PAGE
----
By: Lauren Conrad
Photos: Yoni Goldberg
TV personality, fashion designer and lifestyle expert Lauren Conrad offers her finest etiquette tips for planning pre-wedding celebrations with grace and style.
Modern-day party planning etiquette can be tricky, particularly for the hostess. It feels like the general rules are always changing and usually subjective, so I’ve compiled my tried-and-true tips for hosting an event with grace and consideration.
I try to send out invitations four weeks in advance. People’s calendars fill up quickly, but sending the invitations too early risks them being misplaced or forgotten about. Obviously, for larger-scale events that may require travel, you should afford your guests additional time, while two weeks’ notice is enough time for a smaller, more casual gathering.
TIP: Make certain to properly greet and introduce partygoers, even if you believe they may have already met. Social gatherings can be intimidating, so do your best to make each guest feel comfortable. (Take a note from Bridget Jones and try to offer an interesting fact about each person to help spark a conversation!)
Invite guests to bring a date, if the budget allows. It makes for a better time for everyone. If your budget is tight, be very clear in your invitation so that you don’t find yourself scurrying to set an extra place setting when the guest arrives with a “plus one.”
Don’t invite a second-tier guest list too close to the event. People will know they were not your first choice, and no one wants to feel like the second string.
Be prepared. Give guests as much information as possible ahead of time regarding parking, transportation and attire; have a backup plan in case of inclement weather, etc. The more you anticipate and do ahead of time, the better your event will be. There are always inevitable hiccups on the day of, so it’s best to eliminate or minimize the foreseeable bumps so you have more time to focus on the unforeseeable ones.
As a good host, you can prepare for just about anything and plan a dazzling event, but so much of the party mood depends on your guests. Which is why being a thoughtful partygoer is an important role.
Reply by the RSVP due date. As a host you typically wait for a final head count before placing most orders and finalizing details, so when you’re the guest, respond as soon as possible—especially if the host is someone you would like to make a good impression on. Plus, it’s just the nice thing to do.
Never cancel on the day of the event. Unless it’s an emergency, it’s never an okay thing to do. Be mindful of how much work your host is putting into hosting you.
Be on time. Do not arrive more than 15 minutes late to a dinner party, or 30 minutes late to a cocktail party. If you’re going to be any later, you should call or text the host. Equally as important, do not arrive early.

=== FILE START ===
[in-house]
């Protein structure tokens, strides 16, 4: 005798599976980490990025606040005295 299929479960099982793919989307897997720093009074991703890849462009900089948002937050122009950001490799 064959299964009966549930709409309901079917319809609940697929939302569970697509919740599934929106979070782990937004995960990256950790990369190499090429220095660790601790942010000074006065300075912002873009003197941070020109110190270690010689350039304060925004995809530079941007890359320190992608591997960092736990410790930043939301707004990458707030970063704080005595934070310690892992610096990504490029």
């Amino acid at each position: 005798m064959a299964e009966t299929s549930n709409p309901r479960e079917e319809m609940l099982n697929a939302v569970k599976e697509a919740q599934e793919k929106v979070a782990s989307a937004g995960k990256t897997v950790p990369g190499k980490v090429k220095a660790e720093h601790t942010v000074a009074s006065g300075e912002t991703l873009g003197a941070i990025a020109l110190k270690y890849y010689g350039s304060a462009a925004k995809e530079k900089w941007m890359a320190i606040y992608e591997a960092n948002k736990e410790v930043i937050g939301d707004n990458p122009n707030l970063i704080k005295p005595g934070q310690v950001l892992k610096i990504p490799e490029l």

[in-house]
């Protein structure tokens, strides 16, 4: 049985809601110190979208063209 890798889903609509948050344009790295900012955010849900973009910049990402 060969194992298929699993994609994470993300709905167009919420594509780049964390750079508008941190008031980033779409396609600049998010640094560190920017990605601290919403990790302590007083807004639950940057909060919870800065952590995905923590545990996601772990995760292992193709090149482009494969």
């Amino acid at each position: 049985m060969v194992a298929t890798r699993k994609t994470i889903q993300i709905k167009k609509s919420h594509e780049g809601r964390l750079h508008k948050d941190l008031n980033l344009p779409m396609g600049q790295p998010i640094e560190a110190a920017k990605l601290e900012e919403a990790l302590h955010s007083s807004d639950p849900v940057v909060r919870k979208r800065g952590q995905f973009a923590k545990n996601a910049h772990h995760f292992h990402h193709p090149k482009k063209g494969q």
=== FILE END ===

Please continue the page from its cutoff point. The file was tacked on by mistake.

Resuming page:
Oftentimes, the host is running around putting on the finishing touches. An early guest is just unwanted stress. Try your best to arrive during the first few minutes of the party.
Don’t ask if you can take home a floral arrangement, a centerpiece or leftover food. If the host isn’t offering, you can assume it’s for a reason.
Follow the dress code. If the host offers one of those “open to interpretation” dress codes, just ask.
Don’t bring an uninvited guest. Here’s the bottom line: The people listed on the invite or envelope are the people invited to attend. If it reads, “Ms. Audrey Hepburn,” you can safely assume the invitee is not being asked to attend with a guest. If it reads, “Ms. Audrey Hepburn and Guest,” that’s an invitation to bring a plus one (but only one!). If the invite reads “The Hepburn Family,” it’s safe to assume the entire household is invited.
Come bearing gifts. If you don’t already know, you will soon: Party planning is a big job and showing you appreciate the efforts of your host is not only considerate, it pretty much can guarantee an invitation to the follow-up get-together.
The Unexpected Guest
Earlier we discussed how, as a guest, you are able to determine whether you are invited with a plus one, or whether it is appropriate to ask if you may bring a guest. As a habitual hostess, it’s inevitable that you’ll be faced with this dilemma.
Over the years, I’ve hosted quite a few events where guests have appeared at my door without RSVPing, or a partygoer has arrived with an unexpected plus one. For this reason, I always try to account for a few extra heads when preparing the menu and when stocking the bar (this is when a 20-percent safety buffer comes in handy!).
Your goal should be to handle the situation with grace and discretion. Quietly arrange for another place setting, even if that means getting inventive with seating (an ottoman can make a quick fix, and can usually seat two people at a dining table). If it’s a buffet, just put out extra dishes and flatware. In the event that there isn’t quite enough food, it’s your obligation to serve yourself last and least (and, if needed, nudge your significant other or cohosts to do the same).
I’d suggest keeping the issue quiet and not bringing it up to the person(s), or to any other partygoers, for that matter. Even something as simple as, “What a surprise! We weren’t expecting you,” can leave a bad aftertaste. My best advice is to make any necessary accommodations in order to balance out the event, and then forget about it. Letting yourself be bothered by it will take away from the fun you should be having!
Excerpted from “Lauren Conrad Celebrate” (HarperCollins, 2016), available at amazon.com